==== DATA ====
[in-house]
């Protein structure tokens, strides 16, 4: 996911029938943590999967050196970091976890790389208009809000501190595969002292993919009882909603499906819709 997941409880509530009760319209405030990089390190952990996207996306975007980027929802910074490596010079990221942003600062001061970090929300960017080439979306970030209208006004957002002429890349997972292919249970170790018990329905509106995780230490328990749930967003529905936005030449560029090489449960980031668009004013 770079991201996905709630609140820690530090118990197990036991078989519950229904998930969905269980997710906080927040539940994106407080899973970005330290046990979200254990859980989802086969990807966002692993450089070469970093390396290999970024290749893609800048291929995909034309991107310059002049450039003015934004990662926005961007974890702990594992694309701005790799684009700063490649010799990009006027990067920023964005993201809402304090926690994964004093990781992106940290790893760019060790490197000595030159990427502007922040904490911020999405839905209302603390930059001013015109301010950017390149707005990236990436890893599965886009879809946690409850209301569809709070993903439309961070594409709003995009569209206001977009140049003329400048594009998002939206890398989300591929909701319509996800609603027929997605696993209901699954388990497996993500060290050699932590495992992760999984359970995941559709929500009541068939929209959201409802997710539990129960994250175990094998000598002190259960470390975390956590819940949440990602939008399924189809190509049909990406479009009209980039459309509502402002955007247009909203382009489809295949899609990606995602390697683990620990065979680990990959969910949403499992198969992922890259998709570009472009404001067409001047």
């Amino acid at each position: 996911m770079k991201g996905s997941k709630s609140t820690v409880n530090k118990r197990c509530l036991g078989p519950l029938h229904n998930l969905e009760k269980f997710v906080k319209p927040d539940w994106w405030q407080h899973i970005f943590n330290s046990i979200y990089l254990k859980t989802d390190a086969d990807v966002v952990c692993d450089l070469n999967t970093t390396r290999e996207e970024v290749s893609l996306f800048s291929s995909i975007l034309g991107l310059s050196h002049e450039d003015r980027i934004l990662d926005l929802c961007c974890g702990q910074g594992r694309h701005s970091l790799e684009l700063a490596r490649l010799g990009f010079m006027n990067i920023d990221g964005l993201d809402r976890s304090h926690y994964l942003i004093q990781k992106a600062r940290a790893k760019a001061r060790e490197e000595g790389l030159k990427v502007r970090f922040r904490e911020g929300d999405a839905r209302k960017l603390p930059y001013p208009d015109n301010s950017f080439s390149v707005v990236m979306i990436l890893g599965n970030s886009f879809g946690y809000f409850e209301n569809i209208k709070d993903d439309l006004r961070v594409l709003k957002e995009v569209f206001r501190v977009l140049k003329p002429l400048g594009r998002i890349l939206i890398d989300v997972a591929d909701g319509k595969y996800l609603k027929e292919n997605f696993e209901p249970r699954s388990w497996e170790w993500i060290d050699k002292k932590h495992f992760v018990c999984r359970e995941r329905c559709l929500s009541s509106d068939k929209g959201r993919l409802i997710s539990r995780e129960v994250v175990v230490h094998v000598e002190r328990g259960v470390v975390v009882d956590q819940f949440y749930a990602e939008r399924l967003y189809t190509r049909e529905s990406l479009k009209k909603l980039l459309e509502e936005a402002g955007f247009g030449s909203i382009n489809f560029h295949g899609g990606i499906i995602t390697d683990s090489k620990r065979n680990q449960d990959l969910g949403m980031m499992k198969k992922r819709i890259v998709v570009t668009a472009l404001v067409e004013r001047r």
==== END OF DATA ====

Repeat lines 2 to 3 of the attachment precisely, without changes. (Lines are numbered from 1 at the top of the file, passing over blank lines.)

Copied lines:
């Protein structure tokens, strides 16, 4: 996911029938943590999967050196970091976890790389208009809000501190595969002292993919009882909603499906819709 997941409880509530009760319209405030990089390190952990996207996306975007980027929802910074490596010079990221942003600062001061970090929300960017080439979306970030209208006004957002002429890349997972292919249970170790018990329905509106995780230490328990749930967003529905936005030449560029090489449960980031668009004013 770079991201996905709630609140820690530090118990197990036991078989519950229904998930969905269980997710906080927040539940994106407080899973970005330290046990979200254990859980989802086969990807966002692993450089070469970093390396290999970024290749893609800048291929995909034309991107310059002049450039003015934004990662926005961007974890702990594992694309701005790799684009700063490649010799990009006027990067920023964005993201809402304090926690994964004093990781992106940290790893760019060790490197000595030159990427502007922040904490911020999405839905209302603390930059001013015109301010950017390149707005990236990436890893599965886009879809946690409850209301569809709070993903439309961070594409709003995009569209206001977009140049003329400048594009998002939206890398989300591929909701319509996800609603027929997605696993209901699954388990497996993500060290050699932590495992992760999984359970995941559709929500009541068939929209959201409802997710539990129960994250175990094998000598002190259960470390975390956590819940949440990602939008399924189809190509049909990406479009009209980039459309509502402002955007247009909203382009489809295949899609990606995602390697683990620990065979680990990959969910949403499992198969992922890259998709570009472009404001067409001047």
């Amino acid at each position: 996911m770079k991201g996905s997941k709630s609140t820690v409880n530090k118990r197990c509530l036991g078989p519950l029938h229904n998930l969905e009760k269980f997710v906080k319209p927040d539940w994106w405030q407080h899973i970005f943590n330290s046990i979200y990089l254990k859980t989802d390190a086969d990807v966002v952990c692993d450089l070469n999967t970093t390396r290999e996207e970024v290749s893609l996306f800048s291929s995909i975007l034309g991107l310059s050196h002049e450039d003015r980027i934004l990662d926005l929802c961007c974890g702990q910074g594992r694309h701005s970091l790799e684009l700063a490596r490649l010799g990009f010079m006027n990067i920023d990221g964005l993201d809402r976890s304090h926690y994964l942003i004093q990781k992106a600062r940290a790893k760019a001061r060790e490197e000595g790389l030159k990427v502007r970090f922040r904490e911020g929300d999405a839905r209302k960017l603390p930059y001013p208009d015109n301010s950017f080439s390149v707005v990236m979306i990436l890893g599965n970030s886009f879809g946690y809000f409850e209301n569809i209208k709070d993903d439309l006004r961070v594409l709003k957002e995009v569209f206001r501190v977009l140049k003329p002429l400048g594009r998002i890349l939206i890398d989300v997972a591929d909701g319509k595969y996800l609603k027929e292919n997605f696993e209901p249970r699954s388990w497996e170790w993500i060290d050699k002292k932590h495992f992760v018990c999984r359970e995941r329905c559709l929500s009541s509106d068939k929209g959201r993919l409802i997710s539990r995780e129960v994250v175990v230490h094998v000598e002190r328990g259960v470390v975390v009882d956590q819940f949440y749930a990602e939008r399924l967003y189809t190509r049909e529905s990406l479009k009209k909603l980039l459309e509502e936005a402002g955007f247009g030449s909203i382009n489809f560029h295949g899609g990606i499906i995602t390697d683990s090489k620990r065979n680990q449960d990959l969910g949403m980031m499992k198969k992922r819709i890259v998709v570009t668009a472009l404001v067409e004013r001047r």